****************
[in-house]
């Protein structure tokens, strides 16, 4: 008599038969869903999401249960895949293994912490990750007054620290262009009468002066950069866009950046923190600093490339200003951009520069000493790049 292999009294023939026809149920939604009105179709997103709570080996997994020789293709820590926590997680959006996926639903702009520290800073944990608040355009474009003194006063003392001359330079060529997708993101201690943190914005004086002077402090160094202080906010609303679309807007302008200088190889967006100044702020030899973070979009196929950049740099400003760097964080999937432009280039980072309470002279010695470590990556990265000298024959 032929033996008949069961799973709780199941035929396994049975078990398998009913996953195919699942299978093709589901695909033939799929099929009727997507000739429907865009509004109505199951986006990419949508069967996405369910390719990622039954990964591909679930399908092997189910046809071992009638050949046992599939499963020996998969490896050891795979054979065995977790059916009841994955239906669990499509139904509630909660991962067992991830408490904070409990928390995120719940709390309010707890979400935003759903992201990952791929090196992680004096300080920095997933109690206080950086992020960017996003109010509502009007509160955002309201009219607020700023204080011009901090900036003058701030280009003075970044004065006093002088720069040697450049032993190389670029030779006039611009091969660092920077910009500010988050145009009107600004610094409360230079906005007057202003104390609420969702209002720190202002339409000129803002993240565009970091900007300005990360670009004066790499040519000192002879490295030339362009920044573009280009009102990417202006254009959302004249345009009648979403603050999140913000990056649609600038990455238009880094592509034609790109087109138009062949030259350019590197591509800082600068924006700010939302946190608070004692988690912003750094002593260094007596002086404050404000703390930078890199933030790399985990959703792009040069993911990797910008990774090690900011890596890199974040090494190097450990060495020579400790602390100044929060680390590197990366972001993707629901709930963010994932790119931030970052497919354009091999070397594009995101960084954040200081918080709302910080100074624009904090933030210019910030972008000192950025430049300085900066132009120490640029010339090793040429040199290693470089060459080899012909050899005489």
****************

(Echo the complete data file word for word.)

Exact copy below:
[in-house]
């Protein structure tokens, strides 16, 4: 008599038969869903999401249960895949293994912490990750007054620290262009009468002066950069866009950046923190600093490339200003951009520069000493790049 292999009294023939026809149920939604009105179709997103709570080996997994020789293709820590926590997680959006996926639903702009520290800073944990608040355009474009003194006063003392001359330079060529997708993101201690943190914005004086002077402090160094202080906010609303679309807007302008200088190889967006100044702020030899973070979009196929950049740099400003760097964080999937432009280039980072309470002279010695470590990556990265000298024959 032929033996008949069961799973709780199941035929396994049975078990398998009913996953195919699942299978093709589901695909033939799929099929009727997507000739429907865009509004109505199951986006990419949508069967996405369910390719990622039954990964591909679930399908092997189910046809071992009638050949046992599939499963020996998969490896050891795979054979065995977790059916009841994955239906669990499509139904509630909660991962067992991830408490904070409990928390995120719940709390309010707890979400935003759903992201990952791929090196992680004096300080920095997933109690206080950086992020960017996003109010509502009007509160955002309201009219607020700023204080011009901090900036003058701030280009003075970044004065006093002088720069040697450049032993190389670029030779006039611009091969660092920077910009500010988050145009009107600004610094409360230079906005007057202003104390609420969702209002720190202002339409000129803002993240565009970091900007300005990360670009004066790499040519000192002879490295030339362009920044573009280009009102990417202006254009959302004249345009009648979403603050999140913000990056649609600038990455238009880094592509034609790109087109138009062949030259350019590197591509800082600068924006700010939302946190608070004692988690912003750094002593260094007596002086404050404000703390930078890199933030790399985990959703792009040069993911990797910008990774090690900011890596890199974040090494190097450990060495020579400790602390100044929060680390590197990366972001993707629901709930963010994932790119931030970052497919354009091999070397594009995101960084954040200081918080709302910080100074624009904090933030210019910030972008000192950025430049300085900066132009120490640029010339090793040429040199290693470089060459080899012909050899005489």